It took a village to turn the Buttermaker’s House from 1912 into the latest of Markerville’s historic sites.
From fundraising to furnishing, the four-to-five-year renovation project “was a real community effort,” said John McKechnie, one of the project co-ordinators.
It all started in 2017 when the home’s former owners gave Red Deer County and the Stephan G. Stephansson Icelandic Society first dibs on acquiring it as a historic resource.
McKechnie said the home had been built for a butter maker William Haine Jackson, who had recently immigrated to Canada from England and was hired to work for the Markerville Creamery.
The “25-foot-square” house where Jackson lived for a decade is important to Markerville’s history because the local creamery owned by Dan Morkeberg was renowned for producing some of the best butter in the province, winning many awards over the years.
“The house had been here since about the beginning and it’s part of the Markerville story,” said McKechnie.
Red Deer County recognized its historic significance and bought the house for the society for about $125,000. But an additional $217,000 was needed to renovate and stabilize the dilapidated structure, so the society began seeking government heritage grants and started a community donation campaign.
With the help of professional contractors and volunteers, the home was lifted off its unstable foundation and put onto a new poured basement. The front porch was rebuilt and the roof re-shingled.
After asbestos abatement, interior walls were stripped back to the studs so new insulation could be added. “There was absolutely no insulation before,” recalled McKechnie.
He noted the house originally had two bedrooms, but one was converted to a bathroom in the late 1960s to replace “the old outhouse by the river.”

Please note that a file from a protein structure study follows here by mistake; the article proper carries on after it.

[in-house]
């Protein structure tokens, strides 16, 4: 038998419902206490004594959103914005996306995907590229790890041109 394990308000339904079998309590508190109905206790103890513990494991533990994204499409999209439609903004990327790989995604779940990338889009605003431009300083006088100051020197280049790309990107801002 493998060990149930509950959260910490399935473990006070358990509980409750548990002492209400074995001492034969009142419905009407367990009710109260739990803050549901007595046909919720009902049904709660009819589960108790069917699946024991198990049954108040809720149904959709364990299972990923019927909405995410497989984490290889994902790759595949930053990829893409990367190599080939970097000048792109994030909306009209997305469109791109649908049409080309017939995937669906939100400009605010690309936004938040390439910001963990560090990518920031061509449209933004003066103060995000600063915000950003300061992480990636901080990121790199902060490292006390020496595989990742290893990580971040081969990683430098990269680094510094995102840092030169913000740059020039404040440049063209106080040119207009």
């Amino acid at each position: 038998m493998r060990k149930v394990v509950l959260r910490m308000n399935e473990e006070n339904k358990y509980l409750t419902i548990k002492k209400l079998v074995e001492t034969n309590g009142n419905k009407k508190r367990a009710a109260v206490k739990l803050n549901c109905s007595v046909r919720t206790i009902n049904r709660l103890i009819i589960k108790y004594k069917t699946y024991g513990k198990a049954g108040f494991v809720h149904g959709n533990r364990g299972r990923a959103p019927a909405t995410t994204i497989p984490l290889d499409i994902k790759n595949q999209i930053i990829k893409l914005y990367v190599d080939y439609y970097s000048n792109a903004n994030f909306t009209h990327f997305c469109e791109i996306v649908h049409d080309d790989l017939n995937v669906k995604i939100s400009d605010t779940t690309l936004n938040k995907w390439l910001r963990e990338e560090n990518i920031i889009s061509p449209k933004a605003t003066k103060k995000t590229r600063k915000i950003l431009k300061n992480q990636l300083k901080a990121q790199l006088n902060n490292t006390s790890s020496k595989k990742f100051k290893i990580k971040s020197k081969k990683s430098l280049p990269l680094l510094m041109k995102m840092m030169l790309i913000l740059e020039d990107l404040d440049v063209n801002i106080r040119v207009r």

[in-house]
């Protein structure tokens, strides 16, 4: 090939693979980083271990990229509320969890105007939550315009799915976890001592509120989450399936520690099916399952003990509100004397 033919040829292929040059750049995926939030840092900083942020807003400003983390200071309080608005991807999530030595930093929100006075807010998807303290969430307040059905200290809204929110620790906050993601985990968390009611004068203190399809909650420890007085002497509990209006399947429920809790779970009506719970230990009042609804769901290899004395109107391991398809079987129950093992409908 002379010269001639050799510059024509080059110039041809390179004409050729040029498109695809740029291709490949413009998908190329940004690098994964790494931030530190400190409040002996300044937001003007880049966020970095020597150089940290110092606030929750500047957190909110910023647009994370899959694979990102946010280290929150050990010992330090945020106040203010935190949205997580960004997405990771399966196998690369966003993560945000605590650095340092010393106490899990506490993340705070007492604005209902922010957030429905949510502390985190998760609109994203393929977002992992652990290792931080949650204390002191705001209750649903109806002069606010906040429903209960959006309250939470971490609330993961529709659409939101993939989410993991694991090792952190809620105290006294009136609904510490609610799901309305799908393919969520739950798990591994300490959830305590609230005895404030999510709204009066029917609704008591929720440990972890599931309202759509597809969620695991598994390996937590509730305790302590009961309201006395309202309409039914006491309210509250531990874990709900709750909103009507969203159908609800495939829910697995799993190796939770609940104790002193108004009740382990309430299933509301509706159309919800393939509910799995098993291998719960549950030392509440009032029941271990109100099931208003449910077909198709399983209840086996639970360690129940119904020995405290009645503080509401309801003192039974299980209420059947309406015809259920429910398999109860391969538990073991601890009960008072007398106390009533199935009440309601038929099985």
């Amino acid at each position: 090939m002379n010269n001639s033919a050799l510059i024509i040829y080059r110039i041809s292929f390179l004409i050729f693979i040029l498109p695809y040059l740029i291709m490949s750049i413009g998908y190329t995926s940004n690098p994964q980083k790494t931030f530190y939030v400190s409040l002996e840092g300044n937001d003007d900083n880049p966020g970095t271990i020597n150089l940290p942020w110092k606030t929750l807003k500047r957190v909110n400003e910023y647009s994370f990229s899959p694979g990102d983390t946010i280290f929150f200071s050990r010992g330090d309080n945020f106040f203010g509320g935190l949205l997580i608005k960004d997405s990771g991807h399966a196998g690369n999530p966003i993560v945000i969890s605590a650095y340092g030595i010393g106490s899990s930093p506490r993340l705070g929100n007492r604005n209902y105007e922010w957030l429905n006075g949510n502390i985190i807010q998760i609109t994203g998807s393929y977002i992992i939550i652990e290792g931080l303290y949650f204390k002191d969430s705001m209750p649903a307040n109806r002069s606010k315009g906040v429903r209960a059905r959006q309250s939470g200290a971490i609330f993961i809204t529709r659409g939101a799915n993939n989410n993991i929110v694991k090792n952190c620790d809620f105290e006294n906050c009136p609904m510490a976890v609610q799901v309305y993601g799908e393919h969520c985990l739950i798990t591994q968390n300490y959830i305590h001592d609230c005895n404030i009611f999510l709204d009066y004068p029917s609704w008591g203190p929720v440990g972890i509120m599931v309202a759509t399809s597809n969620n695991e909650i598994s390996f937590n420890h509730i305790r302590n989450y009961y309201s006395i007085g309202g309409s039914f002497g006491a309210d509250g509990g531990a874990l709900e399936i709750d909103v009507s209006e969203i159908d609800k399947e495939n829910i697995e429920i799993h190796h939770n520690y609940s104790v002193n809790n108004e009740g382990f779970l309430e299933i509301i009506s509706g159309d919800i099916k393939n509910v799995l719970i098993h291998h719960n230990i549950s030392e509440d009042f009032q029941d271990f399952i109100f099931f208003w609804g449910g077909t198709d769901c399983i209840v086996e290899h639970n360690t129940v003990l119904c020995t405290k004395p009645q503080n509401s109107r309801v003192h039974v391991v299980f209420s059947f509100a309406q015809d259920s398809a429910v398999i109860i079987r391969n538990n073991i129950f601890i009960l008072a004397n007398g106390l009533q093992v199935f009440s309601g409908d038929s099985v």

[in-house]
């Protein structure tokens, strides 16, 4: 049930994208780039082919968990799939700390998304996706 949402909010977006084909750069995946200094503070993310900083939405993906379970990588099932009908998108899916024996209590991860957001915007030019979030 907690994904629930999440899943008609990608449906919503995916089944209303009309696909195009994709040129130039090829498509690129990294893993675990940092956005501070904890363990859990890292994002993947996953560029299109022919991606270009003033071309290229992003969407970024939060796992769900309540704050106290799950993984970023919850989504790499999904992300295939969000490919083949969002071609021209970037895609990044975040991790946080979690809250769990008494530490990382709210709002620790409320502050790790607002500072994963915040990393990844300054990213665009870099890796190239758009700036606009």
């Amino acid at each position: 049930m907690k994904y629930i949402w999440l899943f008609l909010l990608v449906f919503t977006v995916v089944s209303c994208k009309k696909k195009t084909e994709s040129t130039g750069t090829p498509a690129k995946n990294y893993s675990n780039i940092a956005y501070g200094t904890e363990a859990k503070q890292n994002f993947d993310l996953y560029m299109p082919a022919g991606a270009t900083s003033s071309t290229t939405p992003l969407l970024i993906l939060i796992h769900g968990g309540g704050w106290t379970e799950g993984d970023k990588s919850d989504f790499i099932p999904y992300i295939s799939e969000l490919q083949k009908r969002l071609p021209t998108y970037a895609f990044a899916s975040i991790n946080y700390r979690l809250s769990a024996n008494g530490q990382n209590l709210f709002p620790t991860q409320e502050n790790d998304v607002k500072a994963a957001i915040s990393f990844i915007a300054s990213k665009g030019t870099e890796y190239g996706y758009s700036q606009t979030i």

Renovators removed about six layers of wallpaper from the bedroom and parlour. Pieces of it were kept as reference samples for a potential future project. Although McKechnie feels the home’s interior walls now look good painted, he knows there are companies that can re-create old wallpaper patterns, so this project could taken on someday.
Once the interior was done, volunteers with the society began looking for furniture and wood stove donations. McKechnie said some came in from as far as Edmonton, where the local Icelandic club donated an era-appropriate china cabinet and old bed frame.
“Another family, near Benalto, was cleaning out their father’s home on the farm and ended up donating a lot of antique furnishing to us,” said McKechnie.
After its official opening on Sept. 15, the Buttermaker’s House will join other heritage displays in the Markerville area — including the home that belonged to Icelandic poet Stephan G. Stephansson, the Markerville Creamery, local church, Fensla Hall (the oldest continually operating community hall in Alberta) and the nearby Hola School.
But if people want to tour the house this upcoming long weekend, McKechnie said they can inquire at the creamery and he will try to accommodate requests.